Got it, fair enough. And maybe as a follow-up, switching back to Walmart. A couple of things. One, can you talk a little bit about maybe what their rationale was for introducing one of your branded cards and particularly one that's at a higher price point?

Steven W. Streit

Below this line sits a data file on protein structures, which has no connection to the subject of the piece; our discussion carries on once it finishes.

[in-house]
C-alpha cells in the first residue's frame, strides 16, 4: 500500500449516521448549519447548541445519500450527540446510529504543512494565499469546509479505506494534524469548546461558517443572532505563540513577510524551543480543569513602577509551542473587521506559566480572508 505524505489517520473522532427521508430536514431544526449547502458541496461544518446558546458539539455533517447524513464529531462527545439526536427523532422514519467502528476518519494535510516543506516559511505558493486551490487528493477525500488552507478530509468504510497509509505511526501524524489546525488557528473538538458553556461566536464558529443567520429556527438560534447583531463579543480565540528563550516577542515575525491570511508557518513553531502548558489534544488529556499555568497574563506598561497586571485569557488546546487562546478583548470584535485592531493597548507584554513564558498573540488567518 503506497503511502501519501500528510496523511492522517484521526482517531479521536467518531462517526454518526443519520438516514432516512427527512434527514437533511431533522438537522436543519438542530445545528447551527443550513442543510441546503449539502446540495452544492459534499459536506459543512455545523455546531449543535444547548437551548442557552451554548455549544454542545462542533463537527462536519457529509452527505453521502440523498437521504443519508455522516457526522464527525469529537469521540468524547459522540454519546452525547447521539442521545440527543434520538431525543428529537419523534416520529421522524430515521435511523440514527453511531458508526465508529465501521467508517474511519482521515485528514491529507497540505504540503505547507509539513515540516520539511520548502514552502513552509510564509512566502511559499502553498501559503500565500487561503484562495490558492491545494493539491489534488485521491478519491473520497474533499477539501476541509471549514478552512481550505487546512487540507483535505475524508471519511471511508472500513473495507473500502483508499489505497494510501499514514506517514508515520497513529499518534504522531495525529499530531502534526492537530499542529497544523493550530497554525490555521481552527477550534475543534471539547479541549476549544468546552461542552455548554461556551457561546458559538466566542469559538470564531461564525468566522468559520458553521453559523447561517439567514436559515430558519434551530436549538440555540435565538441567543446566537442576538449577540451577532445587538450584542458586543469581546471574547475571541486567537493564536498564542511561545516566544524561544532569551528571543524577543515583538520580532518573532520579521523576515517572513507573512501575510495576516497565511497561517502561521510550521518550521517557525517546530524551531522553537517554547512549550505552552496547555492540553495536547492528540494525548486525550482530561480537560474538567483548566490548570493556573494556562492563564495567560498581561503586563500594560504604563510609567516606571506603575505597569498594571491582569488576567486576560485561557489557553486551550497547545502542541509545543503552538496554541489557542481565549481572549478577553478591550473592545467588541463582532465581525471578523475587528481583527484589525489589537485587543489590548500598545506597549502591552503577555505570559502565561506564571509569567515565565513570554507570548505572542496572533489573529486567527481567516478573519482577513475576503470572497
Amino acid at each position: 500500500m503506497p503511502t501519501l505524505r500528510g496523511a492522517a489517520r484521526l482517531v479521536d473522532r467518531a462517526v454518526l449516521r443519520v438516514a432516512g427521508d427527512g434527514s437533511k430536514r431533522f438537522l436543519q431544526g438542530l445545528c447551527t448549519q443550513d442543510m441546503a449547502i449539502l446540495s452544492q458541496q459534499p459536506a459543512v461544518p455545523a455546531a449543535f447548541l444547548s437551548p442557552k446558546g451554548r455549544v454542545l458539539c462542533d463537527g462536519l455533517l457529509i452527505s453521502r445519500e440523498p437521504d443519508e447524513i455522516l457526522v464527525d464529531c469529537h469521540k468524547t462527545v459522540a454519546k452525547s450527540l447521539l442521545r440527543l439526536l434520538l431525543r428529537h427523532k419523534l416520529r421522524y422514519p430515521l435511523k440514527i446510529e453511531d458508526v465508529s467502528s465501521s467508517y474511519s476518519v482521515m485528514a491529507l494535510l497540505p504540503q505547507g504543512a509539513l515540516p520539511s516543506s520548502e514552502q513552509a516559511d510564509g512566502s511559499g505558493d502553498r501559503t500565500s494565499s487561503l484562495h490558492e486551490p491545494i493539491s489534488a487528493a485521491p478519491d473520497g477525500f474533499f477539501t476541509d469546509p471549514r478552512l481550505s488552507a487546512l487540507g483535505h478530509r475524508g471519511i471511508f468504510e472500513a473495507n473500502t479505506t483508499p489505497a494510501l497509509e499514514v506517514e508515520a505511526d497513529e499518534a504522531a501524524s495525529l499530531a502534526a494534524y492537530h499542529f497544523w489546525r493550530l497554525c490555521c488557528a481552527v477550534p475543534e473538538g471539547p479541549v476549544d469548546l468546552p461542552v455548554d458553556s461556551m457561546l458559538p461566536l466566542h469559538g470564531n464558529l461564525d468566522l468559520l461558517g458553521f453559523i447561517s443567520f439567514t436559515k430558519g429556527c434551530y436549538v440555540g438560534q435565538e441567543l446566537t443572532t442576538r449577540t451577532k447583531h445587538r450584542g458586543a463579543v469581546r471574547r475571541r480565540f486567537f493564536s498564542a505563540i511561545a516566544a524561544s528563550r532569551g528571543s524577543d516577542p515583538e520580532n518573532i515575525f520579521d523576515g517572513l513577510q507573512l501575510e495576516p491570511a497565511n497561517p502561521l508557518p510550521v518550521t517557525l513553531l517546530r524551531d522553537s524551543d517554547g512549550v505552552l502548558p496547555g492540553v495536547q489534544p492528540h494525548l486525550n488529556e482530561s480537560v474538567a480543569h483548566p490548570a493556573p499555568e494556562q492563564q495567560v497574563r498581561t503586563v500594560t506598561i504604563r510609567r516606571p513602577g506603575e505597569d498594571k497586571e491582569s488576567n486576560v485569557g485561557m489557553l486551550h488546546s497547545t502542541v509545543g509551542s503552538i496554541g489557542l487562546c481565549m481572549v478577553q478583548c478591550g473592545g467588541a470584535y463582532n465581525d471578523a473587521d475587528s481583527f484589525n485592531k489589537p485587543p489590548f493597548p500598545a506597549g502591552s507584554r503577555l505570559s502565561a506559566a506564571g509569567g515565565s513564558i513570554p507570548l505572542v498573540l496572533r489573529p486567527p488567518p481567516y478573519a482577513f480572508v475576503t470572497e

Right. Well I think that I can and in fact Walmart has talked about this publicly as well. And that is they really want to have the best products and the best variety of products for their customer. And if you like to use their cereal analogy in their cereal aisle, if you like Post Raisin Bran better than Kellogg's Raisin Bran, they should have both there because overall your overall raisin bran sales should rise. I know that may be a silly analogy, but it's actually the right analogy to have. And I think that Walmart realized that the Green Dot brand was a big seller at our other retailers and the feeling is, "Look, we have a fabulous house-branded portfolio in the Walmart MoneyCard and people who want it are buying it. But let's also make sure that if they want to buy a Green Dot card given that they see it on TV and they see it marketed, well, we should have that brand as well." And as you know they also have the Serve brand from American Express and Amex has invested in that and they may well put on other card brands as well to build out that category, and that's -- to me that's perfectly fine and legitimate. So that's really why. I think you're right that in the old days there was a view maybe that they only want to sell the house brands of this or that. And as Walmart themselves has announced many times in their earnings calls and in other public forums, they really want the best variety for their customer base and the best assortment and I think adding the Green Dot brand is part of that strategy.